Daily Dispatches
Oklahoma state Rep. Mike Ritze
Associated Press/Photo by Sue Ogrocki
Oklahoma state Rep. Mike Ritze

Vital Signs: Poisoned pancakes and legislative prescriptions

Abortion

Pro-life progress and problems. Pro-life legislation surfaced in three state legislatures in the last two weeks of February. 

In Oklahoma, the House overwhelmingly approved a bill Feb. 27 requiring abortion providers to obtain clinical privileges at a hospital within 30 miles of their facilities. Although opponents have labelled it unconstitutional, the bill’s author, Republican Rep. Mike Ritze, said it is designed to protect unborn children and women who may develop medical complications during an abortion.

Pro-life Arizona legislators continue to propose abortion restrictions despite recent setbacks. The House will debate a bill Thursday that would allow surprise inspections at abortion clinics.

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The bill, backed by the Center for Arizona Policy, would waive the requirement for the Department of Health Services (DHS) to obtain an administrative warrant to conduct unscheduled inspections at the state’s nine licensed abortion facilities. The DHS has received five complaints about abortion clinic safety in the last three years, a spokeswoman said. The department has sought and obtained an administrative search warrant for only one of those.

Though opponents claim the bill is unconstitutional and infringes on women’s privacy, the bill’s sponsor, Rep. DebbieLesko, R-Peoria, insists her bill protects women. “I mean, for goodness’ sake, we even do unannounced inspections of Burger King and McDonald’s, but we’re not allowing them at abortion clinics?” she asked.

In Virginia, pro-life budgetary amendments introduced in the House of Delegates failed to pass the Democrat-controlled Senate on Feb. 25. The amendments only passed in the House by a partisan vote, Life Newsreported. They would have prevented Medicaid funding for fetal anomaly abortions and state funding to Planned Parenthood and its affiliates. The third amendment would have prevented funding for any changes to abortion facility regulations attempted by Gov. Terry McAuliffe, a Democrat. 

Poisoned pancake. A Kansas man has been charged with first-degree murder and three other counts for lacing his pregnant girlfriend’s pancake with an abortion drug.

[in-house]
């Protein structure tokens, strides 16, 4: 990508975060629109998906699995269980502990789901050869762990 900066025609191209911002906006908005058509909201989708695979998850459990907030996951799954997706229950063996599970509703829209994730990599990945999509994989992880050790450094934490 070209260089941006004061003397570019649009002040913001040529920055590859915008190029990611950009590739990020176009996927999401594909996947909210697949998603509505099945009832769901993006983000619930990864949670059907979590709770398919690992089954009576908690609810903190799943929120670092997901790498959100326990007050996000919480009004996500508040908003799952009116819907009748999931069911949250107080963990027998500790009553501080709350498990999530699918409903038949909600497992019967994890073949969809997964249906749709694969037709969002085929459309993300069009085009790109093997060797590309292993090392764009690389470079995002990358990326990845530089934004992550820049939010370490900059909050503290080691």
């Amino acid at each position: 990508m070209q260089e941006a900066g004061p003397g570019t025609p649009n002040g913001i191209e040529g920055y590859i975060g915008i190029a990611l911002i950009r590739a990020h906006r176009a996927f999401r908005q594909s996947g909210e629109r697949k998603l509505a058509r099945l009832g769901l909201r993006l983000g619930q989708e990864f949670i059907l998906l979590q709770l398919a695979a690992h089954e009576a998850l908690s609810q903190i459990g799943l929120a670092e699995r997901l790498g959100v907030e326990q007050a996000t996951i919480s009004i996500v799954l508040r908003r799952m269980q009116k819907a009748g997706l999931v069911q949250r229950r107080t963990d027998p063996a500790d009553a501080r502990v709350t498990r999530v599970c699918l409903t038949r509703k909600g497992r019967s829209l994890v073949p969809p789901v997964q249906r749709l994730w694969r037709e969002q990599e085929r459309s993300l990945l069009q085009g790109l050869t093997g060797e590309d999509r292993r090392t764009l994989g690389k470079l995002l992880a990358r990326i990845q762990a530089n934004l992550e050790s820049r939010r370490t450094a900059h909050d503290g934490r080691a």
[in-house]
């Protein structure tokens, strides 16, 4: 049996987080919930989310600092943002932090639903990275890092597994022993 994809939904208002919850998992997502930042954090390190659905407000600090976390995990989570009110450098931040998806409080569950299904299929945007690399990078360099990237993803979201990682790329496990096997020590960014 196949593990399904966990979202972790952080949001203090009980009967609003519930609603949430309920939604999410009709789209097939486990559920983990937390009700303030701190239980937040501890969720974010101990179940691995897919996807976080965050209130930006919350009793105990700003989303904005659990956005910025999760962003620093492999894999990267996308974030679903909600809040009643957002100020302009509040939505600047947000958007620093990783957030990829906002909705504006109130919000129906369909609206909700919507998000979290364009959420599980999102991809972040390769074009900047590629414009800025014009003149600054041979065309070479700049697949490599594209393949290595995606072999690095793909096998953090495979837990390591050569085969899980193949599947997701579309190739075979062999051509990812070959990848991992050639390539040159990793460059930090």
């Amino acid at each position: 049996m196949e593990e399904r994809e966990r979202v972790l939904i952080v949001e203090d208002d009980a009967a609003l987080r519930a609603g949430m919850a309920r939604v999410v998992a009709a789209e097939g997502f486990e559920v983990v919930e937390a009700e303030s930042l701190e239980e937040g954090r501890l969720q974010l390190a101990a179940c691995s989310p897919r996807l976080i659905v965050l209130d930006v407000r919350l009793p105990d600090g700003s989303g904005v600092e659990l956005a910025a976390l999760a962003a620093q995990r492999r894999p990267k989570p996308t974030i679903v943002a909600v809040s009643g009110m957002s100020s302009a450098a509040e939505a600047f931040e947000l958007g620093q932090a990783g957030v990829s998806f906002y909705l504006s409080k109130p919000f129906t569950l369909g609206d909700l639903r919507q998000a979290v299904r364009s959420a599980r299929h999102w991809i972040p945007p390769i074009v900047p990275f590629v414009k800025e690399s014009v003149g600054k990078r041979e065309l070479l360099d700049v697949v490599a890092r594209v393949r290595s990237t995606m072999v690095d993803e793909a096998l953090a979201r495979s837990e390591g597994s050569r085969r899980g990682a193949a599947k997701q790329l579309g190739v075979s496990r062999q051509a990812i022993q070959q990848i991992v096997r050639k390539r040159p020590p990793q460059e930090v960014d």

Naomi Abbott was 8-10 weeks pregnant and wanted her baby, Operation Rescuereported.  WaKenny, Kan., police arrested Scott Bolling on Feb. 20, but he was released Feb. 26 after posting a $500,000 bond. A Florida man recently pleaded guilty to tricking his girlfriend into taking an abortion drug and was sentenced to 13 years and eight months in jail.

Veil of Tears. Gospel for Asia’s new documentary, Veil of Tears, exposes stories common to millions of Indian women suffering from cultural persecution. 

Produced by the Saylors Brothers and narrated by Grammy-nominated singer Natalie Grant, Veil of Tears is set for release in 15 theaters on March 28. It documents the forced abortions, infanticide, sex-trafficking, prostitution, and other forms of persecution Indian women face throughout their lives. Almost a quarter of the world’s illegal abortions—24 percent—are performed in India, many to abort female babies. 

Pro-life in Poland. The story of a 22-week-old girl who survived a legal abortion in February has added fuel to the pro-life fire in Poland. 

A 2013 government survey revealed that 75 percent of Poles view abortion as unethical. But abortion is currently legal in Poland for pregnancies threatening the mother’s life and resulting from a crime. Abortion is also legal until a baby is viable, if the baby has a handicap or an incurable and life-threatening disease. February’s abortion survivor, now in critical condition, has Down syndrome, heart conditions, and other possible health issues caused by the abortion, according to Life Site News

Poland’s government recently revealed that suspected illnesses or genetic disorders led to 700 of the 757 children legally aborted in hospitals in 2012.

The Associated Press contributed to this report.

Courtney Crandell
Courtney Crandell

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